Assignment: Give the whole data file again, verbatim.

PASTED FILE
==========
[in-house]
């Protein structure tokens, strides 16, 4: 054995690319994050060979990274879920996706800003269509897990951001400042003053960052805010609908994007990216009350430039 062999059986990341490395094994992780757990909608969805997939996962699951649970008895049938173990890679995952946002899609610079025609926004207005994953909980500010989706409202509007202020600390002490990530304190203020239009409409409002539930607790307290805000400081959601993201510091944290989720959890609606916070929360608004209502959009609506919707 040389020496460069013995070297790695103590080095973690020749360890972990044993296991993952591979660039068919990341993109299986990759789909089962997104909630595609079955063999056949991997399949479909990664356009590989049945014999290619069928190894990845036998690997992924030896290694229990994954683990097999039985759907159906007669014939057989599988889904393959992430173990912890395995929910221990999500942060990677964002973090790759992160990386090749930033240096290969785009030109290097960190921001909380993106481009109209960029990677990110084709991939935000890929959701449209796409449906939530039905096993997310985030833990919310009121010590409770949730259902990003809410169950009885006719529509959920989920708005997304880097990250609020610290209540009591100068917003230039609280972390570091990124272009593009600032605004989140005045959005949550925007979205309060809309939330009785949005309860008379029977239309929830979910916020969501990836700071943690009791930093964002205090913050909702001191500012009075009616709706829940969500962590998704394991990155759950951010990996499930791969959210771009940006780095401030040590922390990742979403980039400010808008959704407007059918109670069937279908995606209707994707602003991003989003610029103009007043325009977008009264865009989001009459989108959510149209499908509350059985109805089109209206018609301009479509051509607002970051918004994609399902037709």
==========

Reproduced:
[in-house]
């Protein structure tokens, strides 16, 4: 054995690319994050060979990274879920996706800003269509897990951001400042003053960052805010609908994007990216009350430039 062999059986990341490395094994992780757990909608969805997939996962699951649970008895049938173990890679995952946002899609610079025609926004207005994953909980500010989706409202509007202020600390002490990530304190203020239009409409409002539930607790307290805000400081959601993201510091944290989720959890609606916070929360608004209502959009609506919707 040389020496460069013995070297790695103590080095973690020749360890972990044993296991993952591979660039068919990341993109299986990759789909089962997104909630595609079955063999056949991997399949479909990664356009590989049945014999290619069928190894990845036998690997992924030896290694229990994954683990097999039985759907159906007669014939057989599988889904393959992430173990912890395995929910221990999500942060990677964002973090790759992160990386090749930033240096290969785009030109290097960190921001909380993106481009109209960029990677990110084709991939935000890929959701449209796409449906939530039905096993997310985030833990919310009121010590409770949730259902990003809410169950009885006719529509959920989920708005997304880097990250609020610290209540009591100068917003230039609280972390570091990124272009593009600032605004989140005045959005949550925007979205309060809309939330009785949005309860008379029977239309929830979910916020969501990836700071943690009791930093964002205090913050909702001191500012009075009616709706829940969500962590998704394991990155759950951010990996499930791969959210771009940006780095401030040590922390990742979403980039400010808008959704407007059918109670069937279908995606209707994707602003991003989003610029103009007043325009977008009264865009989001009459989108959510149209499908509350059985109805089109209206018609301009479509051509607002970051918004994609399902037709």